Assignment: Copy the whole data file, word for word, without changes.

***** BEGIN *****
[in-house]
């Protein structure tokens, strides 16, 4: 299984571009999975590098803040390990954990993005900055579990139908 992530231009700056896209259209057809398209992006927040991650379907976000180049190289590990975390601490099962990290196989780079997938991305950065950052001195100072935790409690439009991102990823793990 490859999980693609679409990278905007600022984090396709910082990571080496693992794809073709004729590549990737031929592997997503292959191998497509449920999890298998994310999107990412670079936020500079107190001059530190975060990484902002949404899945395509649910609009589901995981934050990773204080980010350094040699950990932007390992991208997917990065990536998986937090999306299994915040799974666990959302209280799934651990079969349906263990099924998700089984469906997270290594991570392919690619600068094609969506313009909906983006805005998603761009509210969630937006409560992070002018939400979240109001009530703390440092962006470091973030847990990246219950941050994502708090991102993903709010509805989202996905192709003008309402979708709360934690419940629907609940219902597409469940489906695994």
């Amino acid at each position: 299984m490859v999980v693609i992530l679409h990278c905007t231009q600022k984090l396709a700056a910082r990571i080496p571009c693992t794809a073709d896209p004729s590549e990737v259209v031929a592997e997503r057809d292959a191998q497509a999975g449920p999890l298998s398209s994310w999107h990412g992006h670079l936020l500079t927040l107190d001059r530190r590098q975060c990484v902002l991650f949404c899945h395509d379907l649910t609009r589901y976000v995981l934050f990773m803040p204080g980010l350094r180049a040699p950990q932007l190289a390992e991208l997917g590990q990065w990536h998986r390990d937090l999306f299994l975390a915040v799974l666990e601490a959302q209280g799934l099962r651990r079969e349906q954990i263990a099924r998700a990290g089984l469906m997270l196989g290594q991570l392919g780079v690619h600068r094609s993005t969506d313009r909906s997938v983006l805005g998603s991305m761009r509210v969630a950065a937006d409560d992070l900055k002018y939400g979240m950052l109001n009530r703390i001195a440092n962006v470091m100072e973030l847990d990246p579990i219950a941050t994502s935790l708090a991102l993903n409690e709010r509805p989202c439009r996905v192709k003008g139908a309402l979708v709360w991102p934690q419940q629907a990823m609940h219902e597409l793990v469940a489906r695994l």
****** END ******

[in-house]
């Protein structure tokens, strides 16, 4: 299984571009999975590098803040390990954990993005900055579990139908 992530231009700056896209259209057809398209992006927040991650379907976000180049190289590990975390601490099962990290196989780079997938991305950065950052001195100072935790409690439009991102990823793990 490859999980693609679409990278905007600022984090396709910082990571080496693992794809073709004729590549990737031929592997997503292959191998497509449920999890298998994310999107990412670079936020500079107190001059530190975060990484902002949404899945395509649910609009589901995981934050990773204080980010350094040699950990932007390992991208997917990065990536998986937090999306299994915040799974666990959302209280799934651990079969349906263990099924998700089984469906997270290594991570392919690619600068094609969506313009909906983006805005998603761009509210969630937006409560992070002018939400979240109001009530703390440092962006470091973030847990990246219950941050994502708090991102993903709010509805989202996905192709003008309402979708709360934690419940629907609940219902597409469940489906695994």
């Amino acid at each position: 299984m490859v999980v693609i992530l679409h990278c905007t231009q600022k984090l396709a700056a910082r990571i080496p571009c693992t794809a073709d896209p004729s590549e990737v259209v031929a592997e997503r057809d292959a191998q497509a999975g449920p999890l298998s398209s994310w999107h990412g992006h670079l936020l500079t927040l107190d001059r530190r590098q975060c990484v902002l991650f949404c899945h395509d379907l649910t609009r589901y976000v995981l934050f990773m803040p204080g980010l350094r180049a040699p950990q932007l190289a390992e991208l997917g590990q990065w990536h998986r390990d937090l999306f299994l975390a915040v799974l666990e601490a959302q209280g799934l099962r651990r079969e349906q954990i263990a099924r998700a990290g089984l469906m997270l196989g290594q991570l392919g780079v690619h600068r094609s993005t969506d313009r909906s997938v983006l805005g998603s991305m761009r509210v969630a950065a937006d409560d992070l900055k002018y939400g979240m950052l109001n009530r703390i001195a440092n962006v470091m100072e973030l847990d990246p579990i219950a941050t994502s935790l708090a991102l993903n409690e709010r509805p989202c439009r996905v192709k003008g139908a309402l979708v709360w991102p934690q419940q629907a990823m609940h219902e597409l793990v469940a489906r695994l």